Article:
Memory (over)consolidation during sleep, saturation, and Post-traumatic Stress Disorder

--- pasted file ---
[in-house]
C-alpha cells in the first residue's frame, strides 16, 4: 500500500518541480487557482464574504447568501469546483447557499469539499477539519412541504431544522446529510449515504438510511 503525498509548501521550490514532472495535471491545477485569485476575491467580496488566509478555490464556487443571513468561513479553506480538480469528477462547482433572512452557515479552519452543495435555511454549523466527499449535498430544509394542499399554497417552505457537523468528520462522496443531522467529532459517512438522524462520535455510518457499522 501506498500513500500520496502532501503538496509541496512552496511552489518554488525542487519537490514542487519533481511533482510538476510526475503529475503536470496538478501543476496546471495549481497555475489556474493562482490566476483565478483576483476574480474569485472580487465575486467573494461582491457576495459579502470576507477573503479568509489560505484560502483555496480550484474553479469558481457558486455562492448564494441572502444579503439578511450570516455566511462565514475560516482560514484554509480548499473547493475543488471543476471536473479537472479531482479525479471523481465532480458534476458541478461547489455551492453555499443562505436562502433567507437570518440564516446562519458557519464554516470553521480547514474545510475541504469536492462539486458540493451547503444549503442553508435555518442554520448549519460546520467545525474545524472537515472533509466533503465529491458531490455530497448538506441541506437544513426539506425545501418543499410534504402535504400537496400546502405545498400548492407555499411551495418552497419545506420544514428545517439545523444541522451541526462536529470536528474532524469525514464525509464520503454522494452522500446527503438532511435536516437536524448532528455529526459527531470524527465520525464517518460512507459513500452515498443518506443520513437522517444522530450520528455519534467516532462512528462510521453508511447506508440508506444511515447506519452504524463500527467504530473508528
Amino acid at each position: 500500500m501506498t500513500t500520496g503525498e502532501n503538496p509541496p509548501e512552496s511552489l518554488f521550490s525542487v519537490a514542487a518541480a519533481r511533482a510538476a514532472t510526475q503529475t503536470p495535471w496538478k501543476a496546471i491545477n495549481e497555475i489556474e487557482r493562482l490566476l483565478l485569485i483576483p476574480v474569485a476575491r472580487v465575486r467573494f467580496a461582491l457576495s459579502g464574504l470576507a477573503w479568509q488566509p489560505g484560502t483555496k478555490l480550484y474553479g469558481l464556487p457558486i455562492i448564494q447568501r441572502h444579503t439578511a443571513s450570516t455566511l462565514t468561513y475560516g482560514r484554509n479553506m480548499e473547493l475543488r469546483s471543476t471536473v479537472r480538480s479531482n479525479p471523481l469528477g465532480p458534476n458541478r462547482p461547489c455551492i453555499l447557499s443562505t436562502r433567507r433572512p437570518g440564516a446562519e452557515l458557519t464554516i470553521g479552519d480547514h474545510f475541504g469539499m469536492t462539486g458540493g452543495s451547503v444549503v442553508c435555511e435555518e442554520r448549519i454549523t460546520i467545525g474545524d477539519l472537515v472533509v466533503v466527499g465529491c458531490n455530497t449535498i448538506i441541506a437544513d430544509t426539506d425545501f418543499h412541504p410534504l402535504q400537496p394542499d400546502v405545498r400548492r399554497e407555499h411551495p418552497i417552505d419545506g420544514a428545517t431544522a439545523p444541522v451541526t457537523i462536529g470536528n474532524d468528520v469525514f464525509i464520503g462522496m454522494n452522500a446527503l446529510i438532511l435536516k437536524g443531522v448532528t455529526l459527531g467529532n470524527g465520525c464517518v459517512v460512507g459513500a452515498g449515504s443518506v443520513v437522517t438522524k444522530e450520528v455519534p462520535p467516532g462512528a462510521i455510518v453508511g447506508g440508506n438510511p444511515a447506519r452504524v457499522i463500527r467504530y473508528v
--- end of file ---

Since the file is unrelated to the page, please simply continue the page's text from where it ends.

Sleep has long been implicated in memory consolidation. Physiological events during sleep parallel the time course of memory consolidation that was first discovered by UCLA's own Kim and Fanselow. The neurochemical environment of the dreaming brain (e.g. high acetylcholine and low norepinephrine) also uniquely allows synaptic weakening (discovered in Tom O'Dell's lab at UCLA) as well as strengthening to integrate new memories into old schema. Research results from my lab and others is now hinting that some key endophenotypes of post-traumatic stress disorder may be the result of maladaptive sleep after trauma exposure that serves to only strengthen the traumatic memories. This type of sleep would saturate circuits and prevent consolidation/integration of new information that would otherwise mitigate the power of the trauma-related cues over fear, arousal, and threat detection circuits. I will describe four experiments we have conducted, outline several critical unanswered questions that remain, and suggest sleep interventions that may unseat even well-established PTSD circuits through normal sleep-dependent memory alterations during re-consolidation.